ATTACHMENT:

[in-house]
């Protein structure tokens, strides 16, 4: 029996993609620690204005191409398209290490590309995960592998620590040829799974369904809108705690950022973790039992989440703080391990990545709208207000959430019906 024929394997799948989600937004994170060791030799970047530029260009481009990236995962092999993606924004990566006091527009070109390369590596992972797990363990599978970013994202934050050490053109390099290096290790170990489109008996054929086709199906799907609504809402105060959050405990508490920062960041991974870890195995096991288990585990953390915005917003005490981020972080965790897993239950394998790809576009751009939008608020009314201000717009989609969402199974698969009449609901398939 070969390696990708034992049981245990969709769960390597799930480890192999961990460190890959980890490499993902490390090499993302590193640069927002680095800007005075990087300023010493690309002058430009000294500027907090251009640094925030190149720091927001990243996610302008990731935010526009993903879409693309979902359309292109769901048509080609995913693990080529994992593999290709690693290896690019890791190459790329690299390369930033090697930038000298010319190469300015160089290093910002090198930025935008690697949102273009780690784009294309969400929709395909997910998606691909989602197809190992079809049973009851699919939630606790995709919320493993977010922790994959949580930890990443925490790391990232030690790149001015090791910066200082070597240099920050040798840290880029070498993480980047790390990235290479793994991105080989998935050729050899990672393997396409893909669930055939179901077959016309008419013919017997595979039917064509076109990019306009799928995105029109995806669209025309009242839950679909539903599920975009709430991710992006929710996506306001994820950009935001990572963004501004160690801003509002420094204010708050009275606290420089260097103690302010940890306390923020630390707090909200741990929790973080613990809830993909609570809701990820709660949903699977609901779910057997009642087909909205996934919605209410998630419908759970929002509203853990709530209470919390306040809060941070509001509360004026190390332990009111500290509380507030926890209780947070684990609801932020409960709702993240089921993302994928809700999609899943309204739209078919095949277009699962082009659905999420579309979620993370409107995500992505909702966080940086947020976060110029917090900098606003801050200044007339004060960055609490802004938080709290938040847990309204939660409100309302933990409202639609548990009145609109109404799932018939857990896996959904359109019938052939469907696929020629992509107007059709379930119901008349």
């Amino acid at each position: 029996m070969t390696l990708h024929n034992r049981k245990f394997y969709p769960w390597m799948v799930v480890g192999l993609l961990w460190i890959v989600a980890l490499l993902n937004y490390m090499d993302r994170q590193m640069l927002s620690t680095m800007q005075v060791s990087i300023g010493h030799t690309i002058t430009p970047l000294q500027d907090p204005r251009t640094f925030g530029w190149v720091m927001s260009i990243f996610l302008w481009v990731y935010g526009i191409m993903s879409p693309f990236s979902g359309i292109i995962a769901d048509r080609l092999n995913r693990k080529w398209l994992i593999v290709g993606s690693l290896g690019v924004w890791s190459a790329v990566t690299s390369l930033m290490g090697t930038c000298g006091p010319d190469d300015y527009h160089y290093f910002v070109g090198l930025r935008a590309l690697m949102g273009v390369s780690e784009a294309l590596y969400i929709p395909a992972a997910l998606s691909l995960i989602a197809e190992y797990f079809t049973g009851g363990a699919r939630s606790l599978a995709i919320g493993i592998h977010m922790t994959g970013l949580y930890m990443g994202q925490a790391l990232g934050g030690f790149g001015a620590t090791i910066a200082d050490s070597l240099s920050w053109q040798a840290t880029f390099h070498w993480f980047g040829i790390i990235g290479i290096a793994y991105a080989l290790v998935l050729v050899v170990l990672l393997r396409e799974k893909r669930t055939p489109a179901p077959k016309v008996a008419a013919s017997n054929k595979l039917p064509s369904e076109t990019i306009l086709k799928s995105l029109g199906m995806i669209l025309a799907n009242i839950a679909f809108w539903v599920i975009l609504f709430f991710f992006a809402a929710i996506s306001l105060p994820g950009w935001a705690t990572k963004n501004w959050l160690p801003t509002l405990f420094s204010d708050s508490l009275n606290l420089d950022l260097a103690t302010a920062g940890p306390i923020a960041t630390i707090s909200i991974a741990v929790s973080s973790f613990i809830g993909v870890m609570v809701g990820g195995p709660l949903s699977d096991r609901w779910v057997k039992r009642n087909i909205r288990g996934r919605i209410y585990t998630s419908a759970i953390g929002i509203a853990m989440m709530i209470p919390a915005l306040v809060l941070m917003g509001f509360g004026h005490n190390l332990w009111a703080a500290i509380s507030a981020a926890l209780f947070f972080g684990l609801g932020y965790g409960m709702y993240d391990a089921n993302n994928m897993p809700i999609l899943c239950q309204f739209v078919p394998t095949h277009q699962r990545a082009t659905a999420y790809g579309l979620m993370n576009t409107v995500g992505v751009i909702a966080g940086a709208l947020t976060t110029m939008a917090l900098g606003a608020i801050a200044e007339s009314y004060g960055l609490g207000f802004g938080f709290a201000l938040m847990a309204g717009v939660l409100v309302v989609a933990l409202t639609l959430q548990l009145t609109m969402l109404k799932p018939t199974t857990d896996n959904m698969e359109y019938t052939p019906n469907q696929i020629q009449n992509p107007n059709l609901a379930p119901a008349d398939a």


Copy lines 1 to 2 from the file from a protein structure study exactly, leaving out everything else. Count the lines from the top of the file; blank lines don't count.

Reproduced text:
[in-house]
């Protein structure tokens, strides 16, 4: 029996993609620690204005191409398209290490590309995960592998620590040829799974369904809108705690950022973790039992989440703080391990990545709208207000959430019906 024929394997799948989600937004994170060791030799970047530029260009481009990236995962092999993606924004990566006091527009070109390369590596992972797990363990599978970013994202934050050490053109390099290096290790170990489109008996054929086709199906799907609504809402105060959050405990508490920062960041991974870890195995096991288990585990953390915005917003005490981020972080965790897993239950394998790809576009751009939008608020009314201000717009989609969402199974698969009449609901398939 070969390696990708034992049981245990969709769960390597799930480890192999961990460190890959980890490499993902490390090499993302590193640069927002680095800007005075990087300023010493690309002058430009000294500027907090251009640094925030190149720091927001990243996610302008990731935010526009993903879409693309979902359309292109769901048509080609995913693990080529994992593999290709690693290896690019890791190459790329690299390369930033090697930038000298010319190469300015160089290093910002090198930025935008690697949102273009780690784009294309969400929709395909997910998606691909989602197809190992079809049973009851699919939630606790995709919320493993977010922790994959949580930890990443925490790391990232030690790149001015090791910066200082070597240099920050040798840290880029070498993480980047790390990235290479793994991105080989998935050729050899990672393997396409893909669930055939179901077959016309008419013919017997595979039917064509076109990019306009799928995105029109995806669209025309009242839950679909539903599920975009709430991710992006929710996506306001994820950009935001990572963004501004160690801003509002420094204010708050009275606290420089260097103690302010940890306390923020630390707090909200741990929790973080613990809830993909609570809701990820709660949903699977609901779910057997009642087909909205996934919605209410998630419908759970929002509203853990709530209470919390306040809060941070509001509360004026190390332990009111500290509380507030926890209780947070684990609801932020409960709702993240089921993302994928809700999609899943309204739209078919095949277009699962082009659905999420579309979620993370409107995500992505909702966080940086947020976060110029917090900098606003801050200044007339004060960055609490802004938080709290938040847990309204939660409100309302933990409202639609548990009145609109109404799932018939857990896996959904359109019938052939469907696929020629992509107007059709379930119901008349």